Me when I learnt that NYU accepted my leaving examinations

For a lot of international students these standardized tests might not be available. So, NYU wants to make sure everyone, regardless of home country, is able to apply. It is worth noting that if you are applying to other universities in the U.S. that require it, you should take them. However, the advantage as an international applicant is that you have the freedom to choose which test reflects your academic performance better (if you decide to take a standardized test). If your leaving exam grades are better than your SAT, send those in. If not, send your SAT scores. That’s how simple it is! You get to decide how the Admissions Office sees you academically. Perfect for prospective international students wanting to shape their story.  

2) The International Yin-and-Yang

The International Student Center

To say that I love the International Student Center (ISC) is an understatement. It probably is up there with my favorite places on campus. ISC is a hub for cross-cultural exchange and a place to meet other fellow international students. The programs offered range from U.S. Pop Culture 101, to English Conversation Hours, to specific Regional Hangouts, to Foodie Friday (my favorite!). Honestly, it is just a great platform to use for making friends and finding your own community. Personally, I met my current roommate through a European Regional Hangout, I met other 3rd Culture Kids on campus, I won a travel voucher through a postcard challenge where I got to travel last Thanksgiving. Overall, a great resource perfectly designed to help international students thrive in a new environment.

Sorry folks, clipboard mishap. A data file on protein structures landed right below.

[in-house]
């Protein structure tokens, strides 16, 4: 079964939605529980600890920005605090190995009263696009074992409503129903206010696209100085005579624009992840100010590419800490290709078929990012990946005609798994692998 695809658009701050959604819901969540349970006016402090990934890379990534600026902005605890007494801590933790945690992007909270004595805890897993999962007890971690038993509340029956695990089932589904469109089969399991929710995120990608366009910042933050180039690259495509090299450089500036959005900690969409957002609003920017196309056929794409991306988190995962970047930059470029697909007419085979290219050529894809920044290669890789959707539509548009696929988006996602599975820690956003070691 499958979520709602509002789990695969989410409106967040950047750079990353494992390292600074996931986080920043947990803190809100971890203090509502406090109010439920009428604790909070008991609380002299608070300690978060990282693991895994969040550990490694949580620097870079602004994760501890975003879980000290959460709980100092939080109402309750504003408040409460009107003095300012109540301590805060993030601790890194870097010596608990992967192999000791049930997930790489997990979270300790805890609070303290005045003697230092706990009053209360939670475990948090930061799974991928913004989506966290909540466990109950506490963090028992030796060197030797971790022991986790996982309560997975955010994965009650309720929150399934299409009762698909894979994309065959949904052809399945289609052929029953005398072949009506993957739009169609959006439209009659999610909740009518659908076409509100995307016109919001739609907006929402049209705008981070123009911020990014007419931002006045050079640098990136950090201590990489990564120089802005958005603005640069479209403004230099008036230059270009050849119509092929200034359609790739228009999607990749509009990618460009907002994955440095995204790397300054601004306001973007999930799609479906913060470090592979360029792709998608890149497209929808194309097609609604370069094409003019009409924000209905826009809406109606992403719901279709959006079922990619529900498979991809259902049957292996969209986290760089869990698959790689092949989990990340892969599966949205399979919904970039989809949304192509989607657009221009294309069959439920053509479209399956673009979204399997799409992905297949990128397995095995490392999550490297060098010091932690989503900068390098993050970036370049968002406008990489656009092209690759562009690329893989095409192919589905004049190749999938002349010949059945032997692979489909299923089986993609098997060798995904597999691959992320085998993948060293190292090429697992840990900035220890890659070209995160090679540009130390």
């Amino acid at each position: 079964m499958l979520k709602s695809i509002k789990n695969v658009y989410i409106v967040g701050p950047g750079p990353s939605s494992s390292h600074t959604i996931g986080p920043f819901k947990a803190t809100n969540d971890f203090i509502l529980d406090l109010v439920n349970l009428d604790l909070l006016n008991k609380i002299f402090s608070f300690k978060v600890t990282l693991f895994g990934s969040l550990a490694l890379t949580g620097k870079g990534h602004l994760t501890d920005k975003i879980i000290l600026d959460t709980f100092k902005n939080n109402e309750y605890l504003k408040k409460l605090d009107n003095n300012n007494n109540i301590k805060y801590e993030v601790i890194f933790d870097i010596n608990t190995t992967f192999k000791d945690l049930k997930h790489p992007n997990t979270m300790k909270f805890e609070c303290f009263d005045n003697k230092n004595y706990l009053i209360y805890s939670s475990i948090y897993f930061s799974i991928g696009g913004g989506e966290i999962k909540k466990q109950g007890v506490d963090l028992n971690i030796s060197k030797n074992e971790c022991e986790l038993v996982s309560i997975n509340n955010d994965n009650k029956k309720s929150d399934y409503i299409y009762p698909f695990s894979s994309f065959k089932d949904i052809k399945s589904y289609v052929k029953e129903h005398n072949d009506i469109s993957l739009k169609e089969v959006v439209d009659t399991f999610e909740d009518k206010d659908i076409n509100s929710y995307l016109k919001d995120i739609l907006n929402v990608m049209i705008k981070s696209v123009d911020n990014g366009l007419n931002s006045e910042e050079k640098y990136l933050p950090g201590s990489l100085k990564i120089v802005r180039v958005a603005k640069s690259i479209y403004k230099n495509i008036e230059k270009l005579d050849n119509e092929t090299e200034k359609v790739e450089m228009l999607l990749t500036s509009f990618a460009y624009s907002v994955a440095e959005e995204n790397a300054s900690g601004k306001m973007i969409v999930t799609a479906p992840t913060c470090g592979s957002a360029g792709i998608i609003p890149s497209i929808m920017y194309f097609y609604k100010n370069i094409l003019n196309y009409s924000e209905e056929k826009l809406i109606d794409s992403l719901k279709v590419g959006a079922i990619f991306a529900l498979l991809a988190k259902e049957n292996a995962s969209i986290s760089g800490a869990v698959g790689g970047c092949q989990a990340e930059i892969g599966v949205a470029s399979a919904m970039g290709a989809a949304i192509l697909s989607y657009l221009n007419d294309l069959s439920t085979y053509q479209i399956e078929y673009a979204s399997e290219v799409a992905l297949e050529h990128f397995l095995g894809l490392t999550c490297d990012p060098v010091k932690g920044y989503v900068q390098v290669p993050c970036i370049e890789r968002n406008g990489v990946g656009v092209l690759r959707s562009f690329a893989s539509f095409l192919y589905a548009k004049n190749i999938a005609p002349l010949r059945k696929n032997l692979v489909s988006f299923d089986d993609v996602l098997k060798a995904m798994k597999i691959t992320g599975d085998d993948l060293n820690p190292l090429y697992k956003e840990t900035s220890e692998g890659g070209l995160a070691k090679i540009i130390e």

Students enjoying food at the Foodie Friday event hosted by the International Student Center
This is what Foodie Friday looks like. Quite offended that I'm not in this picture considering I attended every single one last year. Anyway...
The Office of Global Services